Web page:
Use this URL to cite or link to this record in EThOS: http://ethos.bl.uk/OrderDetails.do?uin=uk.bl.ethos.553278
Title: Integrated supervised and unsupervised learning method to predict the outcome of tuberculosis treatment course
Author: Rostamniakankalhori, Sharareh
Awarding Body: University of Manchester
Current Institution: University of Manchester
Date of Award: 2011
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Abstract:
Tuberculosis (TB) is an infectious disease which is a global public health problem with over 9 million new cases annually. Tuberculosis treatment, with patient supervision and support is an element of the global plan to stop TB designed by the World Health Organization in 2006. The plan requires prediction of patient treatment course destination. The prediction outcome can be used to determine how intensive the level of supplying services and supports in frame of DOTS therapy should be. No predictive model for the outcome has been developed yet and only limited reports of influential factors for considered outcome are available. To fill this gap, this thesis develops a machine learning approach to predict the outcome of tuberculosis treatment course, which includes, firstly, data of 6,450 Iranian TB patients under DOTS (directly observed treatment, short course ) therapy were analysed to initially diagnose the significant predictors by correlation analysis; secondly, these significant features were applied to find the best classification approach from six examined algorithms including decision tree, Bayesian network, logistic regression, multilayer perceptron, radial basis function, and support vector machine; thirdly, the prediction accuracy of these existing techniques was improved by proposing and developing a new integrated method of k-mean clustering and classification algorithms. Finally, a cluster-based simplified decision tree (CSDT) was developed through an innovative hierarchical clustering and classification algorithm. CSDT was built by k-mean partitioning and the decision tree learning. This innovative method not only improves the prediction accuracy significantly but also leads to a much simpler and interpretative decision tree. The main results of this study included, firstly, finding seventeen significantly correlated features which were: age, sex, weight, nationality, area of residency, current stay in prison, low body weight, TB type, treatment category, length of disease, TB case type, recent TB infection, diabetic or HIV positive, and social risk factors like history of imprisonment, IV drug usage, and unprotected sex ; secondly, the results by applying and comparing six applied supervised machine learning tools on the testing set revealed that decision trees gave the best prediction accuracy (74.21%) compared with other methods; thirdly, by using testing set, the new integrated approach to combine the clustering and classification approach leads to the prediction accuracy improvement for all applied classifiers; the most and least improvement for prediction accuracy were shown by logistic regression (10%) and support vector machine (4%) respectively. Finally, by applying the proposed and developed CSDT, cluster-based simplified decision trees were optioned, which reduced the size of the resulting decision tree and further improved the prediction accuracy. Data type and having normal distribution have created an opportunity for the decision tree to outperform other algorithms. Pre-learning by k-mean clustering to relocate the objects and put similar cases in the same group can improve the classification accuracy. The compatible feature of k-mean partitioning and decision tree to generate pure local regions can simplify the decision trees and make them more precise through creating smaller sub-trees with fewer misclassified cases. The extracted rules from these trees can play the role of a knowledge base for a decision support system in further studies.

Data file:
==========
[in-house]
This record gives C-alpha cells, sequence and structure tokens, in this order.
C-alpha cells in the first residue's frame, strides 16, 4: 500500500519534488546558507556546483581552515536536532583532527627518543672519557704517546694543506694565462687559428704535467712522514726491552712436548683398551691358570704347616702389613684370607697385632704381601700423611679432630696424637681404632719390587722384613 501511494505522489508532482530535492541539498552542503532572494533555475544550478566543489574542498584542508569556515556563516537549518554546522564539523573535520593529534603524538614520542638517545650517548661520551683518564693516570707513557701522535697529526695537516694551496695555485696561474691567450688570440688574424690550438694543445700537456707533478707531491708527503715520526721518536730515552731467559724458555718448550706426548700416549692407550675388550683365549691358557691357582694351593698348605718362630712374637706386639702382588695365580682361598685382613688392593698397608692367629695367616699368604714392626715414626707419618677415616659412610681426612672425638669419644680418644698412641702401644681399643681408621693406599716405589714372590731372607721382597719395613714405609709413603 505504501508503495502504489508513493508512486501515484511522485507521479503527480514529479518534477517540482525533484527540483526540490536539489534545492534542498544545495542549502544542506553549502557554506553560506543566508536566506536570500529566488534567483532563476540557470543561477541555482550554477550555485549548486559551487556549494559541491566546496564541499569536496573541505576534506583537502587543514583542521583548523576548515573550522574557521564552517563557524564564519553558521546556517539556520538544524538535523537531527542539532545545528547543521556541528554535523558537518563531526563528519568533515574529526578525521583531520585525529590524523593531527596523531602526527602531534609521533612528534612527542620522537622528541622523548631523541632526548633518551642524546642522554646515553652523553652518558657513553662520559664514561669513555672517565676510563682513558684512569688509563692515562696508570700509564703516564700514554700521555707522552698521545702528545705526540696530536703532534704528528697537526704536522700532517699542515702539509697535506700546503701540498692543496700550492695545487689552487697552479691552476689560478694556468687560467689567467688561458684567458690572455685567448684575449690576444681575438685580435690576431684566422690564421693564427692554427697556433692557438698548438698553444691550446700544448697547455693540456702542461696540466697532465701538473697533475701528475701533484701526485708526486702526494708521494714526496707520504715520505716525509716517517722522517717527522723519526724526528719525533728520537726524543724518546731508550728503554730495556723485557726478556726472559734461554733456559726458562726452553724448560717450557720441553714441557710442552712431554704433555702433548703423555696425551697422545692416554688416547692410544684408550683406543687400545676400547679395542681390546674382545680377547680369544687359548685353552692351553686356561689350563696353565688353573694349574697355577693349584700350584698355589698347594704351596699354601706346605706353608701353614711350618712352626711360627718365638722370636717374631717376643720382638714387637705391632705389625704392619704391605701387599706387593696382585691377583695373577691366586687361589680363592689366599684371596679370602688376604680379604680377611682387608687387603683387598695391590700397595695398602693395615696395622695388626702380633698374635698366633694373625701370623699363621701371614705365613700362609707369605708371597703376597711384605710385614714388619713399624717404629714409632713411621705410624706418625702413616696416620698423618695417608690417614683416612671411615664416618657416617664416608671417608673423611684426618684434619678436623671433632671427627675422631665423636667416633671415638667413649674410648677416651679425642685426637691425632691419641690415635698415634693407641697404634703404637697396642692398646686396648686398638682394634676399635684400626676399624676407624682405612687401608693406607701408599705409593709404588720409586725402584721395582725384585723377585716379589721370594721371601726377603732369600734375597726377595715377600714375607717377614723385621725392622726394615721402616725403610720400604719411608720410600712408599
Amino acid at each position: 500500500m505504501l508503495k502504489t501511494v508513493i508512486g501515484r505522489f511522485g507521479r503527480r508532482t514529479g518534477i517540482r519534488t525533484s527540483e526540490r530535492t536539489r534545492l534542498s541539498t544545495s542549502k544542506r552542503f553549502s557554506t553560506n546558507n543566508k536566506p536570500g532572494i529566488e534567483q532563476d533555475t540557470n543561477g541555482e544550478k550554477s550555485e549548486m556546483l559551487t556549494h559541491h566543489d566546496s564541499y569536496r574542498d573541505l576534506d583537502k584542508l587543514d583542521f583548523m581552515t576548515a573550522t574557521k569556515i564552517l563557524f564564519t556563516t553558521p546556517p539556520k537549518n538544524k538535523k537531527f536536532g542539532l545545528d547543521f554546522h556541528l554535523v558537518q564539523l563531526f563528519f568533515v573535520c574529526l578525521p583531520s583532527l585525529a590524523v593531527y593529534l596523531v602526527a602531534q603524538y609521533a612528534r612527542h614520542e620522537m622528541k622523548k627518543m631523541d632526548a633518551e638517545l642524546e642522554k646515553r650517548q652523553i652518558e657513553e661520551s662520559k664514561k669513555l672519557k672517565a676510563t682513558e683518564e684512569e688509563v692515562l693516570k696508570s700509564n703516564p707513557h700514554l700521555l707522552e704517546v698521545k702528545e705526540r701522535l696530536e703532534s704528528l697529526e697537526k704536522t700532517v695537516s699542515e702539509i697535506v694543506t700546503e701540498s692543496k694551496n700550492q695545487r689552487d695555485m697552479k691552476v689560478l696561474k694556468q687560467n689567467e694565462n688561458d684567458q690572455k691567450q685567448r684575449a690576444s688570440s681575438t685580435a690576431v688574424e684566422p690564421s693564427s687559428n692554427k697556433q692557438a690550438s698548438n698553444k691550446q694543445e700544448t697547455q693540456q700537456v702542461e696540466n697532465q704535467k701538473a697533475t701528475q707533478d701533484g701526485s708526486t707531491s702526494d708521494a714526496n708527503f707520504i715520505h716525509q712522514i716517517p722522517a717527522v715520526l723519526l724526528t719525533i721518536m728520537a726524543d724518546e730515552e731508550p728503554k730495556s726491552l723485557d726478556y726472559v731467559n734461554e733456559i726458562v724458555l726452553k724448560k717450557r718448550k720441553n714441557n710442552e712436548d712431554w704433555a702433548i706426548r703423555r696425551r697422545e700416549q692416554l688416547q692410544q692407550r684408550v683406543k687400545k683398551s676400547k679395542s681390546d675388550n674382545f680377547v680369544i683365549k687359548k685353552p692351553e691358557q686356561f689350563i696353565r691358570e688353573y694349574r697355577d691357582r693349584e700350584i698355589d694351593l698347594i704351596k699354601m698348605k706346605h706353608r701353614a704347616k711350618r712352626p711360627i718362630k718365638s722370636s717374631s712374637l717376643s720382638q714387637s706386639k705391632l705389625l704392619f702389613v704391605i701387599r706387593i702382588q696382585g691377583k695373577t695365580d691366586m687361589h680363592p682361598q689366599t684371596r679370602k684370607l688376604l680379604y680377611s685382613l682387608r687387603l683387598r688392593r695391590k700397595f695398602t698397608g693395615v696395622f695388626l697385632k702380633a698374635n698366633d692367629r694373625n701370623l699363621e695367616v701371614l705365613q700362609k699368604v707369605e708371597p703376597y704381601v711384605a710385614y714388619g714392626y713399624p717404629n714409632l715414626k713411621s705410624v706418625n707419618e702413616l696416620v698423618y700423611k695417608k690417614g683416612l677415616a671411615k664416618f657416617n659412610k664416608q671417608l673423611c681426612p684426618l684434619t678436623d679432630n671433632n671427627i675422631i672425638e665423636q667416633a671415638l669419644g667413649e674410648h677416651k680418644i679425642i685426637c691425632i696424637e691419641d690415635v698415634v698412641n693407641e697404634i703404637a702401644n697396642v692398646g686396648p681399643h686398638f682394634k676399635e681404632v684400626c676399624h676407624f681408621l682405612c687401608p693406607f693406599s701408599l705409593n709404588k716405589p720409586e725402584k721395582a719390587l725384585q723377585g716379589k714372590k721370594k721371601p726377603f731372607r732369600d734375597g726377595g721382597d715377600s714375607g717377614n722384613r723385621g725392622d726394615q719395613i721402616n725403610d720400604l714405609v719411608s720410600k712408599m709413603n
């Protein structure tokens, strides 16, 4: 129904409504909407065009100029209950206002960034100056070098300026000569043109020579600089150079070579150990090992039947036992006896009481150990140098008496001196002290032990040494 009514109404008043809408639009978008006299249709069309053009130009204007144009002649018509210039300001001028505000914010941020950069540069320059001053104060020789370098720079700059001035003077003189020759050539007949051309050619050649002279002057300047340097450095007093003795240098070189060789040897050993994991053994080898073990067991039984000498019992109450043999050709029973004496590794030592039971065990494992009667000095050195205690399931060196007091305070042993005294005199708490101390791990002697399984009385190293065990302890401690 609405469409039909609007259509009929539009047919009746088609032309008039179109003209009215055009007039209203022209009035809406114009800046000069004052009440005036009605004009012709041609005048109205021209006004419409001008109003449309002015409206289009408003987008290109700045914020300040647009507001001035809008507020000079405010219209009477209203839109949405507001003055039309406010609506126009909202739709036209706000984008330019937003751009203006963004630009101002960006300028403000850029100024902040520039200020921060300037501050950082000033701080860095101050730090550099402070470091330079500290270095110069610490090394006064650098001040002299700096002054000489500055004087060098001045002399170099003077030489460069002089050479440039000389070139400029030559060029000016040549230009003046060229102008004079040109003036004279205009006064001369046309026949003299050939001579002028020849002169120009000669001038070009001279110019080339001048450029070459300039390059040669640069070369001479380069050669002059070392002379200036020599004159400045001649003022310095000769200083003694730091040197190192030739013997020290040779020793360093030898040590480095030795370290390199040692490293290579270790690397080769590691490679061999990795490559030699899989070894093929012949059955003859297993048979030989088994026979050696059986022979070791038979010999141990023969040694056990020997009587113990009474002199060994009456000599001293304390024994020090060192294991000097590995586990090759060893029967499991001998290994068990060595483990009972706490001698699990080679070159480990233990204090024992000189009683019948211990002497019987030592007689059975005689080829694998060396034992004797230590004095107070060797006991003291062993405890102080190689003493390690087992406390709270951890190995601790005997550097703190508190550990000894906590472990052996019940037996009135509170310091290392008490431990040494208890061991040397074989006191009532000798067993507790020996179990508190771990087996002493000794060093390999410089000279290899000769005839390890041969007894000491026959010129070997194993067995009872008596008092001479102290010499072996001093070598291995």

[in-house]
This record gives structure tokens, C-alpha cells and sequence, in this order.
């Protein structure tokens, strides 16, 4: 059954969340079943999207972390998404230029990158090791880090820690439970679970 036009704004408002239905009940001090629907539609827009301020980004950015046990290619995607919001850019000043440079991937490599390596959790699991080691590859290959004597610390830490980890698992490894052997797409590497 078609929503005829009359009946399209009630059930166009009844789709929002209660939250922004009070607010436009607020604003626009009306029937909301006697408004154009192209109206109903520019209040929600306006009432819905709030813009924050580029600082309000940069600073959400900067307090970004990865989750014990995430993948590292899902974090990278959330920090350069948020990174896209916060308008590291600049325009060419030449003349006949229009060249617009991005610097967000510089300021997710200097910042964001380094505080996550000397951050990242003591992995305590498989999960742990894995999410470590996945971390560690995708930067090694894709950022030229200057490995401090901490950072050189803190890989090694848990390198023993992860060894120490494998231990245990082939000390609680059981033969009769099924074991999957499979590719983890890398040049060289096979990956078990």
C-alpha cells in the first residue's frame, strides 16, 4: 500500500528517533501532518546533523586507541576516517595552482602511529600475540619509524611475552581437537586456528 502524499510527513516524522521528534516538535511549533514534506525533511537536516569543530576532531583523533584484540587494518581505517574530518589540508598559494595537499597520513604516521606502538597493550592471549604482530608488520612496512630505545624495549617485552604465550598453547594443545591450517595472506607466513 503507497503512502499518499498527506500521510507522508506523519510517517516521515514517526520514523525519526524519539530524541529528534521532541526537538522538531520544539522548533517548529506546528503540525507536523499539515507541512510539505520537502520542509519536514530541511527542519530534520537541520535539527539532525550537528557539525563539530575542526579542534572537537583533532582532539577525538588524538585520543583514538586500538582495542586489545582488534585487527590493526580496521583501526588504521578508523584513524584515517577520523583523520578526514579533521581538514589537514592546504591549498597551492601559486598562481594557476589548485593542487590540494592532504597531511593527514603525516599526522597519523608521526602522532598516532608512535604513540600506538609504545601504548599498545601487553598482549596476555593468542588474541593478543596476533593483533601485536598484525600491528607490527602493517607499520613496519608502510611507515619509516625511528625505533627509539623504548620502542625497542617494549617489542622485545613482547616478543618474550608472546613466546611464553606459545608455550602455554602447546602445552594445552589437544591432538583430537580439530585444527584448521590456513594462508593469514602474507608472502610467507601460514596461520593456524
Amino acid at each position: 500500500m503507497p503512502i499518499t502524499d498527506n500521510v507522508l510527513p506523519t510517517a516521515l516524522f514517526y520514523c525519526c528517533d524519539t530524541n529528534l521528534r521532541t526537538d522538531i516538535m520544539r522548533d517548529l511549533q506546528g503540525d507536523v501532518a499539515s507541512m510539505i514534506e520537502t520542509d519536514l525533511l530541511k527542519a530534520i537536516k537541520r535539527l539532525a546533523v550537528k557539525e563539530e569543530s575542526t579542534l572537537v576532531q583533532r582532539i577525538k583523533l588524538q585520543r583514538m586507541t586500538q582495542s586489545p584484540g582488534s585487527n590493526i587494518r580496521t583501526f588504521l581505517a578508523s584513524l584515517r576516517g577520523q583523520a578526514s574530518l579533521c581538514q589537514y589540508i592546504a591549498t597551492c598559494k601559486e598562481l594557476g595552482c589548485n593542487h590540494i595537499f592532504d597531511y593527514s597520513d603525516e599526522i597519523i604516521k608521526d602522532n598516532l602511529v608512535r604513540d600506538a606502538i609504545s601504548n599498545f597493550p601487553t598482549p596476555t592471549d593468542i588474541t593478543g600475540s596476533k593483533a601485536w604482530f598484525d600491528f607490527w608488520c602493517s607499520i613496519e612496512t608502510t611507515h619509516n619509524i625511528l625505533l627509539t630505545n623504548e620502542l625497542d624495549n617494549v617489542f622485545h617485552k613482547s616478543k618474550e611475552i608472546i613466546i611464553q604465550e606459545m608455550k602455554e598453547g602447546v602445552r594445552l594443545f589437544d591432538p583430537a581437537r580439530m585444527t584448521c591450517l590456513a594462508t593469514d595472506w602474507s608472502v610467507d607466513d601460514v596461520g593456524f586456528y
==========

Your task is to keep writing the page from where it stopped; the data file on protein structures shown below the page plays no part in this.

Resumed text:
Supervisor: Zeng, Xiaojun Sponsor: Not available
Qualification Name: Thesis (Ph.D.) Qualification Level: Doctoral
EThOS ID: uk.bl.ethos.553278  DOI: Not available
Keywords: Integrated Supervised and Unsupervised Learning ; Tuberculosis ; plediction
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